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To me, Matisyahu’s under-the-radar appearance brought home one of the most striking of these changes. Clearly for him — and for the hundreds, maybe thousands, of other Jewish tourists who now flock here — the long post-Holocaust taboo on visiting Poland for pleasure has been broken.
This is no mean feat and has taken years to come about. Auschwitz is just an hour’s drive from Krakow, and the new attitude is by no means universal. But I heard it echoed clearly by a Canadian woman staying in my hotel.
“There’s no downside to Krakow,” the woman told me over breakfast. “As for the festival, it’s great. I’m doing as many activities as I can, and I’m already planning to come back with friends in two years.”
One of the factors in this change has been the increasingly high profile of the JCC, which opened five years ago as a neutral Jewish space accessible to all streams and forms of Jewishness and Jewish expression, normative or not.
Now one of the hubs of the festival, the JCC is, importantly, recognized as a “Jewish” Jewish space, in contrast to most of the city’s other Jewish-oriented venues and institutions. Its involvement has changed radically the dynamics of an event that long was viewed as a Jewish festival produced by non-Jews for a non-Jewish audience. Non-Jewish Poles still make up the vast majority of the festival’s attendees.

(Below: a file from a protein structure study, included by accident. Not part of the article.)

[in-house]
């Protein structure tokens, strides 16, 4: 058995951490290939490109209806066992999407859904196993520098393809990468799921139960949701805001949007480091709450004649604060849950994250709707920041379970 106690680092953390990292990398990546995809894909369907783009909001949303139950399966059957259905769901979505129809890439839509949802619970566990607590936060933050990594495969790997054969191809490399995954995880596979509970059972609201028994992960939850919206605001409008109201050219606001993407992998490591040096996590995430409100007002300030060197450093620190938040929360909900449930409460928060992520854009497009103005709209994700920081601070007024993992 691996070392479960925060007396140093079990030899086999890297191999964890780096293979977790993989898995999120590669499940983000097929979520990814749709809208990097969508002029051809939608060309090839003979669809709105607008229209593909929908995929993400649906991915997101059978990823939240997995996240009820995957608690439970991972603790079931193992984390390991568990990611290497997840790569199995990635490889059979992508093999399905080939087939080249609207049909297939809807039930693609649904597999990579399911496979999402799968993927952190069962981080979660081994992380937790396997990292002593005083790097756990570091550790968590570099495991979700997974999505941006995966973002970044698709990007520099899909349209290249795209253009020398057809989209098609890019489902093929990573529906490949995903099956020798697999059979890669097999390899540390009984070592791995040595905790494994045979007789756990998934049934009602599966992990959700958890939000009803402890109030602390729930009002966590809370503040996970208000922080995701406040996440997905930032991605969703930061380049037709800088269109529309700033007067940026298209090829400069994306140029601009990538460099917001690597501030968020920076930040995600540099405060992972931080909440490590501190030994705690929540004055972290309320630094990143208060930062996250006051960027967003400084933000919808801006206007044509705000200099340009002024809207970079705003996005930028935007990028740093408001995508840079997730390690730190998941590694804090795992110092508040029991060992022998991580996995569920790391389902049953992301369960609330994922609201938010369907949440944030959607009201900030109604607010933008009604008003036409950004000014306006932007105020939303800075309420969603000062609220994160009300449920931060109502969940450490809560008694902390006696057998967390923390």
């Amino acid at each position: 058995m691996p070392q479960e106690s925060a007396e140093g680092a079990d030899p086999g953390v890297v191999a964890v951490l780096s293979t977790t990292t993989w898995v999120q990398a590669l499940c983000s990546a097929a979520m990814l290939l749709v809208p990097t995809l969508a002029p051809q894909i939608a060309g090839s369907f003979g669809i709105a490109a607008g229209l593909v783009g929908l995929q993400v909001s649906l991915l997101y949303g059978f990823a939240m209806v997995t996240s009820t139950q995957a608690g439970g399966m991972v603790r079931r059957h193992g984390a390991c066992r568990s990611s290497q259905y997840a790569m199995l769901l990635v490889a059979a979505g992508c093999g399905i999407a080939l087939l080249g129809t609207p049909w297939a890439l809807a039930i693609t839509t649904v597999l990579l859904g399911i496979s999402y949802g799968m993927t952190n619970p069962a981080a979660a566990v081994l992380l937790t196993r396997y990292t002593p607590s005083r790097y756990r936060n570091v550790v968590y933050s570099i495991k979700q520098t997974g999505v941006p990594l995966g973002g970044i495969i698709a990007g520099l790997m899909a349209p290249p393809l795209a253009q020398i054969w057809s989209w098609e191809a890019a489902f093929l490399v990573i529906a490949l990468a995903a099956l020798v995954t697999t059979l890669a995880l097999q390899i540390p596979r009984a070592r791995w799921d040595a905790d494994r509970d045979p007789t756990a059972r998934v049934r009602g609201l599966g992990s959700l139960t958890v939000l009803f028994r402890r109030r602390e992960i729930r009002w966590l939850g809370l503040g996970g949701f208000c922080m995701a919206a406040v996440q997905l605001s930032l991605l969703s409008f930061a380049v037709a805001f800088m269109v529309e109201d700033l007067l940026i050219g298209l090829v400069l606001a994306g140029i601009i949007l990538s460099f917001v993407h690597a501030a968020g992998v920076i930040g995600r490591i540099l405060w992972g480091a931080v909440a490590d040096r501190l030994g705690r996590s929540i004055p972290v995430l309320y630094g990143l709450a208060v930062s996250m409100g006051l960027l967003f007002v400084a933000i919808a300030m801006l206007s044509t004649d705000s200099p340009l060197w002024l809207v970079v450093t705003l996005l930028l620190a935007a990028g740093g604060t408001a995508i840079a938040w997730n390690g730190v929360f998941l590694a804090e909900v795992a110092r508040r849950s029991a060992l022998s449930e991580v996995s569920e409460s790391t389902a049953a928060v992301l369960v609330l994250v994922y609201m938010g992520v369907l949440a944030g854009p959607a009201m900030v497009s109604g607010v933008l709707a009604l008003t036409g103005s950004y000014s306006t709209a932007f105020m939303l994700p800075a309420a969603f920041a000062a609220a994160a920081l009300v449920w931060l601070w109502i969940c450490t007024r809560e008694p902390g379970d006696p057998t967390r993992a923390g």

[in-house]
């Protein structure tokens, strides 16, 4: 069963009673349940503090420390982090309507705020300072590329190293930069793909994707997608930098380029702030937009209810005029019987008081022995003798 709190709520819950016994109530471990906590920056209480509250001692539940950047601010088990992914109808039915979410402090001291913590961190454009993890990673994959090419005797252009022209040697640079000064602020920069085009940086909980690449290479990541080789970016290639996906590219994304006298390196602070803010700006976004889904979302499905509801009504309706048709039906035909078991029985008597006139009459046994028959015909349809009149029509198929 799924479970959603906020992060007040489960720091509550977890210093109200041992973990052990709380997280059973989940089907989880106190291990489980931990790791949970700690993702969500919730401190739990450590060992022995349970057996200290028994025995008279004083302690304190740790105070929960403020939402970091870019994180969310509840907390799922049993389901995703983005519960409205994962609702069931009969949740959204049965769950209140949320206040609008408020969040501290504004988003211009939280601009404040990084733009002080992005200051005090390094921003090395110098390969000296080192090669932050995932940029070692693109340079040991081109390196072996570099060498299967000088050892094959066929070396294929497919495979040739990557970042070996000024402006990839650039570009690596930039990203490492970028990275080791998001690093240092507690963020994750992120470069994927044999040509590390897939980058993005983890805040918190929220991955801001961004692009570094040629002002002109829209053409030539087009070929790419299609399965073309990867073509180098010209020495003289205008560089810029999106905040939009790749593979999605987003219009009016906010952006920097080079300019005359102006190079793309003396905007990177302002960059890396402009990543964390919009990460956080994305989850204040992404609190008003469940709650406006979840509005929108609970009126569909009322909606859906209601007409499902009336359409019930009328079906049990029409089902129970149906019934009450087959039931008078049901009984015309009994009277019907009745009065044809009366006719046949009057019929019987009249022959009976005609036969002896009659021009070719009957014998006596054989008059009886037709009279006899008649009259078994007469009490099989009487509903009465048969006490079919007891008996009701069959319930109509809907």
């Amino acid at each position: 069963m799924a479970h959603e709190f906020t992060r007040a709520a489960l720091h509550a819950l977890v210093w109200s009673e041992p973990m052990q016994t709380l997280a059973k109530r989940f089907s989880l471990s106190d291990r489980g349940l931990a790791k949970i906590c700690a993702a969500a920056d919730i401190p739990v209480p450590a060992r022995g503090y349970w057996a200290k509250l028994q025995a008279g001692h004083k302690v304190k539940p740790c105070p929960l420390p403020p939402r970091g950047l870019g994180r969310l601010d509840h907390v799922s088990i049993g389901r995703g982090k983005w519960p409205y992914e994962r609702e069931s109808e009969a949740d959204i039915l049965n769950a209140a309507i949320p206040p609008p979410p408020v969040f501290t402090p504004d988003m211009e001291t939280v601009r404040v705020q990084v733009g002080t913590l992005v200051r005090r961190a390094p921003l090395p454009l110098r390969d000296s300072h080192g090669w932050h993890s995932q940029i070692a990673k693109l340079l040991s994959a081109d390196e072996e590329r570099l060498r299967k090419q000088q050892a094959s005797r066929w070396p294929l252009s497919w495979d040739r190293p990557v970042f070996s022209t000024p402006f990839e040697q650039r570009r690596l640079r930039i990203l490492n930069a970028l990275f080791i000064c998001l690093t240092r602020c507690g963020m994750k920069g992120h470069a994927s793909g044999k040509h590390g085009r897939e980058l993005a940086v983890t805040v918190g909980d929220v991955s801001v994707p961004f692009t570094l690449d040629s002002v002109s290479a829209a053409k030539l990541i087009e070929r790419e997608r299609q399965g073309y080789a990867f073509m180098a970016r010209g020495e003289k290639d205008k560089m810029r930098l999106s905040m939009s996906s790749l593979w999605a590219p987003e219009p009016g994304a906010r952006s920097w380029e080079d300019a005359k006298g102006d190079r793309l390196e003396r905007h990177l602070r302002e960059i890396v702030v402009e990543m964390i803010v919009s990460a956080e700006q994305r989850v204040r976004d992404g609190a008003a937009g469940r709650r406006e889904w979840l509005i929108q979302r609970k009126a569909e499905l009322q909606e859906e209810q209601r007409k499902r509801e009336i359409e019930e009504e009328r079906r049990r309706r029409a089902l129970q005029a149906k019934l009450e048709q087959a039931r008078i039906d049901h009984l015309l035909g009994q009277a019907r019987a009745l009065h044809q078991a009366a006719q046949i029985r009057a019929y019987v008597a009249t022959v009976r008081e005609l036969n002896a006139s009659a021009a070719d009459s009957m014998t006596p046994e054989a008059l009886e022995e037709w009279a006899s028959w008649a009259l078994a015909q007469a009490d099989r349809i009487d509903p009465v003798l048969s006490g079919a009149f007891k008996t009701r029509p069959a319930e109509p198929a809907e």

Among the JCC’s annual festival offerings is a kosher Sabbath dinner. This year, hosted in the 17th-century Izaak Synagogue, the dinner drew nearly 400 people.
“Visitors to Krakow now understand that they are not coming to a museum, but rather to a place with a small but increasingly active Jewish community,” Ornstein told me. “Understanding that fact puts the festival in a different context from a Jewish point of view. It is not only connecting Poles to Jewish culture, but helping create an environment in which the local Jewish community feels welcome and can thrive. This festival can make a claim that few others can: It is helping to rebuild a Jewish community long thought by many to be without a future.”
This year, the concepts of “Jewish” and “Jewishness” — and the ways they are defined, perceived, described and enacted — formed one of the main themes confronted in the many festival lectures, workshops and discussions.
I took part in a public conversation at the JCC, called “Jewish. Jewish? ‘Jewish’ Jewish!” It addressed shifting definitions, particularly in Kazimierz, where the transformations have created a complex of new Jewish authenticities that are quite different from the Krakow Jewish world that was destroyed in the Holocaust but are still real components of today’s living city.